Bill Cowher, Jon Gruden, Brian Billick and every other retired coach need not apply if and when Andy Reid leaves town.
A majority of Eagles fans lost their edge to run Reid out of town following a 20-13 win over divisional rival Washington last Sunday. It will only take one more loss before the talks heat back up and fans start tossing around names like the ones mentioned above as a replacement for Reid.
None of them should be an option, though.
Why bring in a coach who has already won a Super Bowl and has nothing to prove? Why defy the odds of other coaches who attempted to win another Lombardi trophy and failed?
Fans should be asking for a fresh face in the coaching ranks and not care if they know who he is.
Mike Tomlin, Sean Peyton and Mike McCarthy are the last three coaches to win a Super Bowl, and none of them walked the sidelines as a head coach before they arrived with their respective teams. Outside of Peyton, it is doubtful that many knew who these coaches were before then.
Isn't that the irony of the situation? Reid was an unknown before he arrived in Philly, and now everyone fears the unknown.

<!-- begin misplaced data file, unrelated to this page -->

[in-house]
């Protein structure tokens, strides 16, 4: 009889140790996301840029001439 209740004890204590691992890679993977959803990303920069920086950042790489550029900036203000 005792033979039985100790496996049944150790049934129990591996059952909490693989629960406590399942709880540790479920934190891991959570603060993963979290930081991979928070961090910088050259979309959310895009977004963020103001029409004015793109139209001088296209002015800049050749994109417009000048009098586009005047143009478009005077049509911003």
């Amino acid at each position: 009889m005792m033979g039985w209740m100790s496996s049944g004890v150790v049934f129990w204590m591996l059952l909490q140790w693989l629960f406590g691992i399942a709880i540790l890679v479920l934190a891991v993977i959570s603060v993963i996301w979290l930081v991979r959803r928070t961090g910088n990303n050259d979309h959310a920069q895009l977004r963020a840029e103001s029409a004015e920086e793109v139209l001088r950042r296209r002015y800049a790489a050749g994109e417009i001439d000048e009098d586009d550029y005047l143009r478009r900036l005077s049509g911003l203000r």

It's time for the Eagles to take a calculated risk on a young mind with a fresh perspective.
The NFL is an ever-changing league, so why bring in Cowher, who hasn't been around the game for nearly a decade?
He won't come into Philly, implement a smash-mouth football team overnight and win a Super Bowl. Not only that, but he might as well be Reid's slightly cooler older brother.
Cowher lost four AFC Championship games at home and one Super Bowl. Call it the Andy Reid anti-Super Bowl shuffle.
It took 14 years until Cowher finally got over the hump thanks to one of the worst-officiated Super Bowls of all time. If you're willing to hire Cowher, you might as well stick with Reid.
Gruden wouldn't stand a chance with the media in Philadelphia.
The guy is outspoken and doesn't hesitate to call out players in front of anyone. You may wish Reid engaged in this tactic, but his tight-lipped press conferences prevent him from throwing players under the bus, which in turn prevents him from ever losing his team.
Gruden was never known as a players coach, as seen in this tirade from Simeon Rice (compliments of bucsnation.com). If Gruden ever lost his cool with the Philly media and lashed out at a player, he could kiss his season, team and job goodbye.
What's the harm in finding a coach who has a desire to prove himself?
Don't you want a coach who approaches each game as if he is coaching for his job and any future job in the NFL? Find someone with a chip on their shoulder who takes a me-against-the-world attitude every day.
Guys like Cowher, Billick, and Gruden have plenty of financial security and can always fall back on a broadcasting career, and the sense of urgency surrounding them doesn't scream, "Win now at all costs."
Let the search begin for a coach you've never heard of.